Don’t make bus
raises automatic


Mayor Harris said he is considering making the bus system a county operation with binding arbitration of employees' contracts.

HONOLULU bus riders have endured several days of inconvenience, but a greater threat comes from politicians' remarks about averting future bus company strikes through guaranteed pay raises for workers. Mayor Harris talks of making bus workers public employees, complete with contracts approved by union-friendly arbitrators. The result would be automatic pay and benefit increases for bus workers, financed by tax and fare hikes not open for negotiation -- a neat system that would let the mayor and City Council off the hook.

On the very first day of the strike, Harris said the city was evaluating a variety of alternatives for dealing with future bus labor issues, one of which "would be to make it a public system, not a privatized system." One of the advantages of doing that, he said, would be that the bus workers' pay demands could become subject to binding arbitration. Under that system, unions have found that if they propose raises twice what they want, arbitrators will give them half of what they propose.

Here is the way that works, as described last month by Ted Hong, the state's chief negotiator: "We just had one union that asked for a 40 percent (pay) increase and ended up getting 20 percent over four years. They knew they would get something in the middle, and they did."

Said Harris: "If the bus came under the same conditions, then obviously there would not be the possibility of a strike." Of course not. Bus workers would be crazy to go on strike if they are guaranteed the kind of contract they want -- taxpayers and bus riders be damned.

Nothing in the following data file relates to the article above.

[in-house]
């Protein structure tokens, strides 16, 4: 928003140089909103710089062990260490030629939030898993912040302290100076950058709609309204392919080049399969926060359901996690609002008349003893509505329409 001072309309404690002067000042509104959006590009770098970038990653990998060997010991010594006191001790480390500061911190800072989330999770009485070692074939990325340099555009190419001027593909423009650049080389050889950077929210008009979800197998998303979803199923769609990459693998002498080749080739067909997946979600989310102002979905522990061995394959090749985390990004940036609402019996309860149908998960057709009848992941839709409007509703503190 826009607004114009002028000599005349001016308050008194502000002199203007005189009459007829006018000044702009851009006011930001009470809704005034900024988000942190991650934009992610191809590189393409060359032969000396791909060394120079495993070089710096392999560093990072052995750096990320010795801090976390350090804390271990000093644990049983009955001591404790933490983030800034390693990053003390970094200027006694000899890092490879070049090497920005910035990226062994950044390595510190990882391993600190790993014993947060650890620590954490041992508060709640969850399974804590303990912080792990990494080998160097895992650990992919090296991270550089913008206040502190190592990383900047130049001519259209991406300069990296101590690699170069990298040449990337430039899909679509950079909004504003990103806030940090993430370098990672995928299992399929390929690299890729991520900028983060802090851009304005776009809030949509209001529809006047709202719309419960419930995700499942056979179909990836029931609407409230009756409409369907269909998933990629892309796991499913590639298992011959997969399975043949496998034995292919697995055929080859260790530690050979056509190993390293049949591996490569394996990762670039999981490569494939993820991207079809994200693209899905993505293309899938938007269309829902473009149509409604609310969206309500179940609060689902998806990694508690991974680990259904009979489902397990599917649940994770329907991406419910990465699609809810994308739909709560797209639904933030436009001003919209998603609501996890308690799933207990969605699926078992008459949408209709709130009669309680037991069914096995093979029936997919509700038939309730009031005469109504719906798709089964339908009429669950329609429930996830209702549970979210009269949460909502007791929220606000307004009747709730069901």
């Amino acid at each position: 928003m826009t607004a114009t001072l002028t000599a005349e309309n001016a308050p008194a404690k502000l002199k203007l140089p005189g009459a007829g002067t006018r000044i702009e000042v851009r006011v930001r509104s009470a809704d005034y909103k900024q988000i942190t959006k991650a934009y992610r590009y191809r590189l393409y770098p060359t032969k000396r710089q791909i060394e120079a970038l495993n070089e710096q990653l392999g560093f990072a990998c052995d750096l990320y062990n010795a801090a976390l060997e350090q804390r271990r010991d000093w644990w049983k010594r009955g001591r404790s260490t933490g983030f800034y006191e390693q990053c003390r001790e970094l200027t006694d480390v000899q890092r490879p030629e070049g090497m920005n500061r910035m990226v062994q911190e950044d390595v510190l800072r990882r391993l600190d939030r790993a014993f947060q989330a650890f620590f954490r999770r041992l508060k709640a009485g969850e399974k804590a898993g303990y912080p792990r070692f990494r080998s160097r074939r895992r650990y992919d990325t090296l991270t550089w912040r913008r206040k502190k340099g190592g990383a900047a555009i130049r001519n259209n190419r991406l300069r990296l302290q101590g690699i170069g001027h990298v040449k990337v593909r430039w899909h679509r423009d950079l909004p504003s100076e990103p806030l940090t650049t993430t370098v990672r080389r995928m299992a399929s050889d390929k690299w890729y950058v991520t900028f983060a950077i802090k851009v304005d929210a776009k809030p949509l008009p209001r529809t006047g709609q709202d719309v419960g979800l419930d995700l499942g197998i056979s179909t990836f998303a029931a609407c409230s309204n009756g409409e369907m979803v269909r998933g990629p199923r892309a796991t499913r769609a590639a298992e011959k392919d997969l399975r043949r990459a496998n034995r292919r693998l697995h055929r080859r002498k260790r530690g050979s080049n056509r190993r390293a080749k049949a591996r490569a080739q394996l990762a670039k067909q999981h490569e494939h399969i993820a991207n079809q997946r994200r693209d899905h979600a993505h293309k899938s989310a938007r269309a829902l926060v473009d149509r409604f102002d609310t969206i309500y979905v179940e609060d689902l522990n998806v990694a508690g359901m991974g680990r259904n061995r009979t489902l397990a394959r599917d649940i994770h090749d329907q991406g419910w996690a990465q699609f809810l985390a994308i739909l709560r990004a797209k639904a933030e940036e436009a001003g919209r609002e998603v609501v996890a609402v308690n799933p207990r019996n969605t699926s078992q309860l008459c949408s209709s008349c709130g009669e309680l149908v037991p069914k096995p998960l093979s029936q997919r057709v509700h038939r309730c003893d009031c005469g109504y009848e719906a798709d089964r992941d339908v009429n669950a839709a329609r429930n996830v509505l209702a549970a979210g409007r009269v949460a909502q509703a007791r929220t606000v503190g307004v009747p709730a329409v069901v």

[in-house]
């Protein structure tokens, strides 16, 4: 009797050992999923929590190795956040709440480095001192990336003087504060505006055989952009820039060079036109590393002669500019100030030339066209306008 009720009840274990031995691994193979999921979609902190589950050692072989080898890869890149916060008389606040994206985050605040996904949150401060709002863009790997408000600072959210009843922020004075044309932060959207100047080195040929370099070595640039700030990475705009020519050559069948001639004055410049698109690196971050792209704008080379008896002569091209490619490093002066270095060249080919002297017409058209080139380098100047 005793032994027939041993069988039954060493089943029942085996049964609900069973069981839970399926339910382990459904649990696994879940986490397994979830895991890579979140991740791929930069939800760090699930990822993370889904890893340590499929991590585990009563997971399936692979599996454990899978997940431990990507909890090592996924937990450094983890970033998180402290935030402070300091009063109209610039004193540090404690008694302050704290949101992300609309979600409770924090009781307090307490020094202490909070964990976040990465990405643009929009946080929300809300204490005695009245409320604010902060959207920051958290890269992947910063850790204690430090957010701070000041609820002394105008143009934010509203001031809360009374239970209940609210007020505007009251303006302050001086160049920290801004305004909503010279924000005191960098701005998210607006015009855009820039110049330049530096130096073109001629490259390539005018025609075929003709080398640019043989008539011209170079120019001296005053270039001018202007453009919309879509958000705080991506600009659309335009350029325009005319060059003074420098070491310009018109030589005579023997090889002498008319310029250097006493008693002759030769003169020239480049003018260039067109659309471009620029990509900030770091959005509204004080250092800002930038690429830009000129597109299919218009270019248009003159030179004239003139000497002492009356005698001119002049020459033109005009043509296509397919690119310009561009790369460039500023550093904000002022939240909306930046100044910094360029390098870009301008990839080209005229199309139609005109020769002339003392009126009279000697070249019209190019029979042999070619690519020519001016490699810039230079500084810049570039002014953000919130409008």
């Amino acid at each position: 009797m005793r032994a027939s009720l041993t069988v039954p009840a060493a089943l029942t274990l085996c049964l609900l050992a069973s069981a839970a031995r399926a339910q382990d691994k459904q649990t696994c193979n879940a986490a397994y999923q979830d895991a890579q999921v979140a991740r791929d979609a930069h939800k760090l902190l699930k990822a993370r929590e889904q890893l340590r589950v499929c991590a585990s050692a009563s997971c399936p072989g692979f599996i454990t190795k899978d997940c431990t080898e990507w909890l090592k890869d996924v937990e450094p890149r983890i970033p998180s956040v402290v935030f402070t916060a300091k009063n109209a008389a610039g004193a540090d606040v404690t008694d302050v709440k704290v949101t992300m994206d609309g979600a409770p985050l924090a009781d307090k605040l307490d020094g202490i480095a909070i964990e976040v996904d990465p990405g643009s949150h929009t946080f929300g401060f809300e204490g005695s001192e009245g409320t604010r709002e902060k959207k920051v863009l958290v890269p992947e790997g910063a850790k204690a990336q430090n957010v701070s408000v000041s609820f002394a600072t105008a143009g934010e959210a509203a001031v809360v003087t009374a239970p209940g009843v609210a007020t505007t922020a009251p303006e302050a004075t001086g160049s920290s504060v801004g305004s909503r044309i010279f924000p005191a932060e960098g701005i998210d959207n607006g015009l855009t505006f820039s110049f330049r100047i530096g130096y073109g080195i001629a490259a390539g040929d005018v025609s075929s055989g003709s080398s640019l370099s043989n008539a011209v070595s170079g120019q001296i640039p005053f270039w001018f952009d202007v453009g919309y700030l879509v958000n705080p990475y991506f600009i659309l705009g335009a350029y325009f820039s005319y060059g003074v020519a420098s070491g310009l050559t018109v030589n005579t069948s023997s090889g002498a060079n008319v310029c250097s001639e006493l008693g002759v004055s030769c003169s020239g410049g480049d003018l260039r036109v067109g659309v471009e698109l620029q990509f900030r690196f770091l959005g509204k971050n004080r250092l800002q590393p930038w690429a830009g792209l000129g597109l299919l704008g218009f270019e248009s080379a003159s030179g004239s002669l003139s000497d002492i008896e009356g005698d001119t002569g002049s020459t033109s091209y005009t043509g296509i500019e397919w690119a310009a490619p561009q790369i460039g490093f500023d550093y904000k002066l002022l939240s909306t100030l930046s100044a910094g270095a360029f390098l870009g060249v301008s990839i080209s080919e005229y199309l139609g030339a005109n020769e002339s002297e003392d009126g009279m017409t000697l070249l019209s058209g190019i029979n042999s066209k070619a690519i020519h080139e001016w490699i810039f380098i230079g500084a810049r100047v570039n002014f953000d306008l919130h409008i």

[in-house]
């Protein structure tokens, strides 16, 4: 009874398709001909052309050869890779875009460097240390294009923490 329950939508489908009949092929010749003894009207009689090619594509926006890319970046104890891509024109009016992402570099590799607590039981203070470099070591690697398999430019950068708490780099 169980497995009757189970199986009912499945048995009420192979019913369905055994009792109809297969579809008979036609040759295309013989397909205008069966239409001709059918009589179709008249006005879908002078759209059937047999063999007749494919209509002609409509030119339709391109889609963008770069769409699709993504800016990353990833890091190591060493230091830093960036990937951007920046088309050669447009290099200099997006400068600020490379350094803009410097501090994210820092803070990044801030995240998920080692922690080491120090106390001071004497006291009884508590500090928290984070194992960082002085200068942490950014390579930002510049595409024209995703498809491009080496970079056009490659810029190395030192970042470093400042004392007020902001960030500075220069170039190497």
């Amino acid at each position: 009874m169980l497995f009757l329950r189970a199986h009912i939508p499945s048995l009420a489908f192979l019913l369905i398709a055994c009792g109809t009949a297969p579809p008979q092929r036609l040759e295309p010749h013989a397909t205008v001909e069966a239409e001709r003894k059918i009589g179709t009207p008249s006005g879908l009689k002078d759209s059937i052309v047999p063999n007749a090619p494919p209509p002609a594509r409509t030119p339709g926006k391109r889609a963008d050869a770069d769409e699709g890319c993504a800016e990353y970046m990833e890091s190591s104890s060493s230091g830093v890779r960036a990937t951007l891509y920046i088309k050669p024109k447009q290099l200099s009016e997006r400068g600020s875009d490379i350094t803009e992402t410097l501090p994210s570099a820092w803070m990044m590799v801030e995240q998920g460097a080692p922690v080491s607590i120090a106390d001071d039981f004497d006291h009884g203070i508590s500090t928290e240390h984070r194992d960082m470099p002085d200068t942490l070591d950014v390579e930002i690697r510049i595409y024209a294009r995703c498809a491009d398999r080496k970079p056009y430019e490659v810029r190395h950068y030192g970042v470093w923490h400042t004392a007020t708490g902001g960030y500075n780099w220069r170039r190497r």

City Council Chairman Gary Okino said making TheBus public is "worth exploring." Councilman Charles Djou, recognizing the fiscal ramifications of binding arbitration, said he is skeptical.

Binding arbitration is intended to prevent strikes by public employees considered vital to the public's health and safety. In enacting civil service reforms, the 2001 Legislature restored the right to strike to most state and county employees while leaving state nurses and prison guards and county police and firefighters with arbitrated contracts. Then-Gov. Ben Cayetano had asked for the reforms, having been forced to cut funding of programs for the poor and disadvantaged in order to pay for raises approved by arbitrators.

The Hawaii Government Employees Association orchestrated passage of a bill by this year's Legislature to restore binding arbitration for 24,500 members who work for the state and counties. Governor Lingle vetoed the bill, and labor-beholden legislators obediently overrode her veto.

In pointing out the possibility of turning over TheBus operation to the city along with binding arbitration for bus workers, Harris said, "I'm not advocating that, but I'm saying that's one of the futures that is possible." Remarks like that should make taxpayers and bus riders nervous.



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